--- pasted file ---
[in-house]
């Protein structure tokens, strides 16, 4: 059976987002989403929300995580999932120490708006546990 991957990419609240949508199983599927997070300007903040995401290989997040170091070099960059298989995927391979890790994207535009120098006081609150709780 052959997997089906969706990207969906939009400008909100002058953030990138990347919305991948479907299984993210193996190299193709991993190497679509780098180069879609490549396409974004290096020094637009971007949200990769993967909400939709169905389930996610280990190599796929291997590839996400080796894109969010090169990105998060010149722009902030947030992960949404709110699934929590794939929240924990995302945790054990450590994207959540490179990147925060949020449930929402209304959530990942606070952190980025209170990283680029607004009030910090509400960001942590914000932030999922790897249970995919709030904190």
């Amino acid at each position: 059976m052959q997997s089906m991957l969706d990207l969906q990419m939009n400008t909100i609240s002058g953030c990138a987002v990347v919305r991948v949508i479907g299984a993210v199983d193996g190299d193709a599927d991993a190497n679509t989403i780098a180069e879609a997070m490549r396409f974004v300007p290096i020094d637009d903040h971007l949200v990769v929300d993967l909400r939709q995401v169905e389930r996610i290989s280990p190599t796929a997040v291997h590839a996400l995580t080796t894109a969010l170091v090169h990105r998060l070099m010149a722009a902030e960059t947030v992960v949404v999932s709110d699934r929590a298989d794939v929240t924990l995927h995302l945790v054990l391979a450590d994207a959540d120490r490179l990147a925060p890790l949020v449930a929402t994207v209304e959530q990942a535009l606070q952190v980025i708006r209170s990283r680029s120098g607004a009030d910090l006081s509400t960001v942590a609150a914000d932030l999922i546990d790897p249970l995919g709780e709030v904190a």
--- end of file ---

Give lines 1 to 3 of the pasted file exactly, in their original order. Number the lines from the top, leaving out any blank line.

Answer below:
[in-house]
């Protein structure tokens, strides 16, 4: 059976987002989403929300995580999932120490708006546990 991957990419609240949508199983599927997070300007903040995401290989997040170091070099960059298989995927391979890790994207535009120098006081609150709780 052959997997089906969706990207969906939009400008909100002058953030990138990347919305991948479907299984993210193996190299193709991993190497679509780098180069879609490549396409974004290096020094637009971007949200990769993967909400939709169905389930996610280990190599796929291997590839996400080796894109969010090169990105998060010149722009902030947030992960949404709110699934929590794939929240924990995302945790054990450590994207959540490179990147925060949020449930929402209304959530990942606070952190980025209170990283680029607004009030910090509400960001942590914000932030999922790897249970995919709030904190």
């Amino acid at each position: 059976m052959q997997s089906m991957l969706d990207l969906q990419m939009n400008t909100i609240s002058g953030c990138a987002v990347v919305r991948v949508i479907g299984a993210v199983d193996g190299d193709a599927d991993a190497n679509t989403i780098a180069e879609a997070m490549r396409f974004v300007p290096i020094d637009d903040h971007l949200v990769v929300d993967l909400r939709q995401v169905e389930r996610i290989s280990p190599t796929a997040v291997h590839a996400l995580t080796t894109a969010l170091v090169h990105r998060l070099m010149a722009a902030e960059t947030v992960v949404v999932s709110d699934r929590a298989d794939v929240t924990l995927h995302l945790v054990l391979a450590d994207a959540d120490r490179l990147a925060p890790l949020v449930a929402t994207v209304e959530q990942a535009l606070q952190v980025i708006r209170s990283r680029s120098g607004a009030d910090l006081s509400t960001v942590a609150a914000d932030l999922i546990d790897p249970l995919g709780e709030v904190a």